Orne, Normandy is the Cotswolds of France
Where do Parisians escape for the weekend? Jeremy Taylor explores Orne on a motorbike – the Cotswolds of France
Orne, Normandy is the Cotswolds of France
Ever wondered what it was like in the Cotswolds 40 years ago – pre Jilly Cooper, Soho Farmhouse and gastro pubs? The Orne is a sleepy, undiscovered region of rural Normandy offers a rare glimpse of an idyllic past.
Compared to the coastal regions of Normandy, Orne is a relatively overlooked department just 50 miles south of the Caen ferry port. While crowds naturally flock to the D-Day beaches, nearby Orne offers untouched countryside, quiet backroads and picturesque villages all stuck in a Gaelic timewarp.
A secret retreat worth discovering
Sat in the courtyard of La Maison d’Horbe in enchanting La Perriere, an hour north-east of Le Mans, I’m starting to wonder if I’ve stumbled onto a film set. A tearoom stuffed with quirky antiques, L’Horbe’s charm is only surpassed by La Perrier’s village square itself.
Local Jean-Luc is explaining why Orne is a secret retreat for Parisians, just two-and-a-half hours by car from the capital. “What’s not to like? It is home to Camembert, cider, perry and vast regions of open space that lifts the soul. This a France few people discover.”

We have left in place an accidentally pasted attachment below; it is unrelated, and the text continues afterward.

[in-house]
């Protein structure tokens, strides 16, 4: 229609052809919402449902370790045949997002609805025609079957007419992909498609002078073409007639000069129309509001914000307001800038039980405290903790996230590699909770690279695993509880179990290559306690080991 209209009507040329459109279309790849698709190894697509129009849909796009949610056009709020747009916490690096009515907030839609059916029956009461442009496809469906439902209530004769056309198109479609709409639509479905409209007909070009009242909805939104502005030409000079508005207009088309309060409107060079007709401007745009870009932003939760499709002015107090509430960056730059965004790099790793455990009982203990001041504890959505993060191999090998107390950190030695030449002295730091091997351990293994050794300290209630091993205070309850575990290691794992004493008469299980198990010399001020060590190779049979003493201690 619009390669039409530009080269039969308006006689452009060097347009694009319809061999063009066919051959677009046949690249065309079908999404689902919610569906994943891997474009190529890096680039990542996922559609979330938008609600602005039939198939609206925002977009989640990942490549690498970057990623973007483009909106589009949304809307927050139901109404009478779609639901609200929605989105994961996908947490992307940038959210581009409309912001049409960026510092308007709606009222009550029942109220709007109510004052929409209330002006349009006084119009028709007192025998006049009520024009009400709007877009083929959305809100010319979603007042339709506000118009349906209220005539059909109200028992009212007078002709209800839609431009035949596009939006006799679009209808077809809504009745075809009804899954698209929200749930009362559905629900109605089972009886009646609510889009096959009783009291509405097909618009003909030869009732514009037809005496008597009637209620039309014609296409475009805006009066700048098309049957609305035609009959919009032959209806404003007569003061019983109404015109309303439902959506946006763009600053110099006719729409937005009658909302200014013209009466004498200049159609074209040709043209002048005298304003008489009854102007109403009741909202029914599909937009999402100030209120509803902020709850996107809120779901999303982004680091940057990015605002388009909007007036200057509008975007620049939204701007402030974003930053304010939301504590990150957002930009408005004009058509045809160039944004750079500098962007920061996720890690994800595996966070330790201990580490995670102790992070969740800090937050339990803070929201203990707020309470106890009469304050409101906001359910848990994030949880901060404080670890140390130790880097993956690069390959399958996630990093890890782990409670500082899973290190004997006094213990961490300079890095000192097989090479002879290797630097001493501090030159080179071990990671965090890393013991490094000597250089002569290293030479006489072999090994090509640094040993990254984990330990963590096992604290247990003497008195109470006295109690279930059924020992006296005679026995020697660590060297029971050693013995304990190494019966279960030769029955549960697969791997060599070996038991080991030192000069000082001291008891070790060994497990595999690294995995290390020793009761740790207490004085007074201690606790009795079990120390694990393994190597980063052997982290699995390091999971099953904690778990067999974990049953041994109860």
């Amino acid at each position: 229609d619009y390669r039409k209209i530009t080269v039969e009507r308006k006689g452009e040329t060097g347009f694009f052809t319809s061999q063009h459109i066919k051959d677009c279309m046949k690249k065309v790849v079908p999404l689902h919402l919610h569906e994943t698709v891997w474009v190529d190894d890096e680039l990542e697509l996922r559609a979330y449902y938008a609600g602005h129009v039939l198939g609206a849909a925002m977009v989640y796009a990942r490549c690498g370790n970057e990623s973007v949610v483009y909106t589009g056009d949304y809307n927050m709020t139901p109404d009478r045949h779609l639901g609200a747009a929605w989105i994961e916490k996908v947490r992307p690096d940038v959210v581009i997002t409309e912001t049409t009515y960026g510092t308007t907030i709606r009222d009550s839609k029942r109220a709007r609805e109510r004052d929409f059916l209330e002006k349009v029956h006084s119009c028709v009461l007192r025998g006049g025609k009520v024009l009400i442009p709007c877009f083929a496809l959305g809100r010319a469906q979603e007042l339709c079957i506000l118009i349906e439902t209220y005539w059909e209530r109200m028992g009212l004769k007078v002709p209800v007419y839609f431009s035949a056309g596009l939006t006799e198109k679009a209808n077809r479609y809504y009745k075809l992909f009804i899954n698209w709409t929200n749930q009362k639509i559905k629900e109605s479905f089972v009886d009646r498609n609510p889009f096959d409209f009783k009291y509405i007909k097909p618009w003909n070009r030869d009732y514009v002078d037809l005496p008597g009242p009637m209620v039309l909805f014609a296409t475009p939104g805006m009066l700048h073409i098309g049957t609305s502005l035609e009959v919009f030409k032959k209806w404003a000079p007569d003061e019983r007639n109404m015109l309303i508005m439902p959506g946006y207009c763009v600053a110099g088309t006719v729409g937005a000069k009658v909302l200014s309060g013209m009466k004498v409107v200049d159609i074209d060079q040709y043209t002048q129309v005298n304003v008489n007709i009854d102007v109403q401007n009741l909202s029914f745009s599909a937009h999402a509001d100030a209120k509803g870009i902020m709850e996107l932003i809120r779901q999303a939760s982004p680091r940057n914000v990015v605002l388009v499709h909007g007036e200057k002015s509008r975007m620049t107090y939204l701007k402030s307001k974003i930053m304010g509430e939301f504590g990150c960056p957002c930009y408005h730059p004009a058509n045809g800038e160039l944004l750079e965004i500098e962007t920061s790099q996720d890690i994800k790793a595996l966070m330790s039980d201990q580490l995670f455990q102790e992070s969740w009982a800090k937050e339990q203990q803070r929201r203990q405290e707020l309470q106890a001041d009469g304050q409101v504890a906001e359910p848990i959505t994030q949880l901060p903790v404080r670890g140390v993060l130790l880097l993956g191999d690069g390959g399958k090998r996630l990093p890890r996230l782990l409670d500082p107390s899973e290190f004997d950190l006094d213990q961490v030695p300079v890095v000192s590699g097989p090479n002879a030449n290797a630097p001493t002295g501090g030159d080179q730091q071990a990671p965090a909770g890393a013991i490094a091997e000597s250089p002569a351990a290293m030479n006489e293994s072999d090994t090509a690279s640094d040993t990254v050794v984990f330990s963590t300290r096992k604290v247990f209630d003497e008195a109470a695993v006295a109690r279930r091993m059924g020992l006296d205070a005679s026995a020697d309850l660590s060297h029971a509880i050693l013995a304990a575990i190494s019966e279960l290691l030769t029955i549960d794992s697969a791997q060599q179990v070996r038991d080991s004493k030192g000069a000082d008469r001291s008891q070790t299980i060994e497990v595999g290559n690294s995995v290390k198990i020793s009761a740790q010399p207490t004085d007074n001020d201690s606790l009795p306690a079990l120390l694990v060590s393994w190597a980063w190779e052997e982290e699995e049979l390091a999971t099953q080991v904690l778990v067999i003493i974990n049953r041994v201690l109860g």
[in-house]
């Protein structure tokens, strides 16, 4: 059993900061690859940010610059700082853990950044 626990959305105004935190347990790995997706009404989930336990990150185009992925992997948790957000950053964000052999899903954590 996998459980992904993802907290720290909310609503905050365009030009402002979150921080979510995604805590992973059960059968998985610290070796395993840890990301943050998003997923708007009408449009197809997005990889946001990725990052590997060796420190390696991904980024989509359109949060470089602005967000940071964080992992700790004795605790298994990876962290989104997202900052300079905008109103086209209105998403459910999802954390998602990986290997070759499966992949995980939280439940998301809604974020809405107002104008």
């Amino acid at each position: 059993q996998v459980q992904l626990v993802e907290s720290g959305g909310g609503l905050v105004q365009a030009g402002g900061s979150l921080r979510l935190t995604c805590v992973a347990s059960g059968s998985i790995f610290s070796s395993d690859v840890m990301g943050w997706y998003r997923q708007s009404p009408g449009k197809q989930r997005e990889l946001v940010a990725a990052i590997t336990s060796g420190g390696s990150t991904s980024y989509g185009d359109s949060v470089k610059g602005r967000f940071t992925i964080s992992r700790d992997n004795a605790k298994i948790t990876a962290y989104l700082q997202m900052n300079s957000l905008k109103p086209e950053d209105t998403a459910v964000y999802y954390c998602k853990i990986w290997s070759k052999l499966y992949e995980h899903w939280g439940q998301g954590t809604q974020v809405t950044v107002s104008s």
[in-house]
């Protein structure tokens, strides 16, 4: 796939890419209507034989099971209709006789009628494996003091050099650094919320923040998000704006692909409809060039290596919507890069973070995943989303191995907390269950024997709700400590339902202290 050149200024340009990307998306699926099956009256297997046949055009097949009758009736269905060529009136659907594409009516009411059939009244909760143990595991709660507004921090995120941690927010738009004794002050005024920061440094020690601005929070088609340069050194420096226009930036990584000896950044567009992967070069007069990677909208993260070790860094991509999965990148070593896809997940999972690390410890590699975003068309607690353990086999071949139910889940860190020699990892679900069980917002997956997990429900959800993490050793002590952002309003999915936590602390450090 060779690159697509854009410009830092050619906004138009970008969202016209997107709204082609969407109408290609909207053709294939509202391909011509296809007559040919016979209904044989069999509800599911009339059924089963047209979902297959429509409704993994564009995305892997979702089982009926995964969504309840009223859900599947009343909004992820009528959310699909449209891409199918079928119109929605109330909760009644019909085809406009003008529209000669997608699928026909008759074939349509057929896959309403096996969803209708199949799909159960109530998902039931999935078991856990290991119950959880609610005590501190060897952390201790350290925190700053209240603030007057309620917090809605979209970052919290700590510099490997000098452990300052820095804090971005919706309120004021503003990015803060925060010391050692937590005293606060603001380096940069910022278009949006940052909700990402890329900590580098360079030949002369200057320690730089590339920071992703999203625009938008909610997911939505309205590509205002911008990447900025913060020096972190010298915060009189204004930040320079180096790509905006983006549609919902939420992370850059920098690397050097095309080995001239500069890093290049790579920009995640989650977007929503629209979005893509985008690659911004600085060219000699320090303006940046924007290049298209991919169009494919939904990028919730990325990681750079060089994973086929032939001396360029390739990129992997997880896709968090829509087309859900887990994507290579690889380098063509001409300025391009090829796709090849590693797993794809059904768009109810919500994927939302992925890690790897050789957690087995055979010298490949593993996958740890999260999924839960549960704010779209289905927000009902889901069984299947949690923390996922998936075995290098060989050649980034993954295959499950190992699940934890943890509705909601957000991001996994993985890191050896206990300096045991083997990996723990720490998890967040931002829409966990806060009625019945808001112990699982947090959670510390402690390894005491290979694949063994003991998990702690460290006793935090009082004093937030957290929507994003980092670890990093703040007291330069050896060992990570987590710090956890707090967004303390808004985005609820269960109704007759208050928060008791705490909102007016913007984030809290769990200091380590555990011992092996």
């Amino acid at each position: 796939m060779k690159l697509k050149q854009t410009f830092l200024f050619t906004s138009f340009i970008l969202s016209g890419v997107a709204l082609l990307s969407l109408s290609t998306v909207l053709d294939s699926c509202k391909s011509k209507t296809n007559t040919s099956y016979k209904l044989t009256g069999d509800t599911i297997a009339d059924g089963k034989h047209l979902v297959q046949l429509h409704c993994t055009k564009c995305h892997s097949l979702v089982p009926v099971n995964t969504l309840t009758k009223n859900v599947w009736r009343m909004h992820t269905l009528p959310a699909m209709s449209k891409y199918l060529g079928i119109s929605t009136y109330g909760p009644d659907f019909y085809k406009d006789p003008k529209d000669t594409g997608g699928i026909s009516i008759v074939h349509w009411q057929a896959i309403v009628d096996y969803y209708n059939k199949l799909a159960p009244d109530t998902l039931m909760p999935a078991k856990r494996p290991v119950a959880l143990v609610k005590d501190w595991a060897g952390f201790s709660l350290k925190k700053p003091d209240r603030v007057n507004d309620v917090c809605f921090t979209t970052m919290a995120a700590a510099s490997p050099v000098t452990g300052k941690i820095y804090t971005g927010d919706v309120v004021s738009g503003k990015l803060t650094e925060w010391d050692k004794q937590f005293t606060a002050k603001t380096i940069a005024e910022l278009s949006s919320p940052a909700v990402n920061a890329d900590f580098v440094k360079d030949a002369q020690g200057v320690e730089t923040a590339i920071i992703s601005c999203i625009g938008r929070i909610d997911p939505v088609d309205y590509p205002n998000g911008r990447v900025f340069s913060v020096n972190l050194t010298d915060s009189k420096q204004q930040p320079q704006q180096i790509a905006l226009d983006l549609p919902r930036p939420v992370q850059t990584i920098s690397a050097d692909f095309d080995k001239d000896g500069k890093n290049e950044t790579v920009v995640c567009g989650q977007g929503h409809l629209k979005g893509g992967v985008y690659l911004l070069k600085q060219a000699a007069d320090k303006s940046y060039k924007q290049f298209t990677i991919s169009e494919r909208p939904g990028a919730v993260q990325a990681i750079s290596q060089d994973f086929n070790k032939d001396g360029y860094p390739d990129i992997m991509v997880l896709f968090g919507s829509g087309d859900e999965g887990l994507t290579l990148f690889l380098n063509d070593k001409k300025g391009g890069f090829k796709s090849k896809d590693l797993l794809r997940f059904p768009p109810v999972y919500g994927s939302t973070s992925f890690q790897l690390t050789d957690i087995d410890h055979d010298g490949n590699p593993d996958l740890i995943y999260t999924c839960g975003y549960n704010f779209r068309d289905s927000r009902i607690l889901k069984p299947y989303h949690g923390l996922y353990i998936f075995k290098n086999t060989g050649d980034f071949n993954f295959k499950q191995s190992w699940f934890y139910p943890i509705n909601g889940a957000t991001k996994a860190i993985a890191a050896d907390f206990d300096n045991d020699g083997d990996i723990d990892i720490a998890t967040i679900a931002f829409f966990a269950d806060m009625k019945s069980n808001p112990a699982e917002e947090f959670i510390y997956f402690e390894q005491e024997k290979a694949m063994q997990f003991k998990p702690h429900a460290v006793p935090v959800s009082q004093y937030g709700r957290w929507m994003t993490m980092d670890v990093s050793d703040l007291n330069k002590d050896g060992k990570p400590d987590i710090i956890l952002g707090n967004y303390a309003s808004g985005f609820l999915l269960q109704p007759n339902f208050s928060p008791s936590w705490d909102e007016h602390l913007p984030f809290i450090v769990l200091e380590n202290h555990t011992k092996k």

He’s right. And I hesitate to recommend La Perriere because it is, without doubt, the most perfect village I’ve visited in decades – anywhere. Just a handful of tourists wander the lanes, there’s no tacky souvenir shop and the only thing moving fast is a flock of swallows dive-bombing for crumbs.
The village is part of a Bohemian outpost in south west Orne, where authentic restaurants and art galleries aren’t overrun by Instagram chefs and mainstream artists – it’s the real deal. This is genuine, cultured rural France that has to be seen to be believed.
My journey started at Caen two days earlier, with an overnight crossing from Portsmouth with Brittany Ferries. Many people prefer to travel to France by Eurotunnel but there’s still something magical about pulling back the cabin curtain as a new country emerges on the horizon.
Most of the crew on the Mont St Michel ferry are French, so it feels like the holiday starts the moment you drive on board. Dine a la carte in Les Romantiques restaurant, or plan the next day’s route over a coffee in the Café du Festival. If it’s sunny, passengers can pop up on deck and marvel at the Normandy coast.
The ferry docks early, so before heading south to Orne I ride west to visit the D-Day beaches. Utah was the landing point for 21,000 American troops on June 6, 1944, with many more parachuted in. The immaculately-kept cemetery is a poignant reminder of those who lost their lives fighting for freedom.
A few miles east, there’s time to sit and contemplate in the atmospheric grounds of Le Petit Jardin near Porte-en-Bessin – a bistronomique French restaurant serving exquisite Normandy food. Set in a decidedly English-style garden, this romantic hideaway is the perfect place to ease yourself into the French lifestyle – and language!
It’s ideal for a remote and authentic escape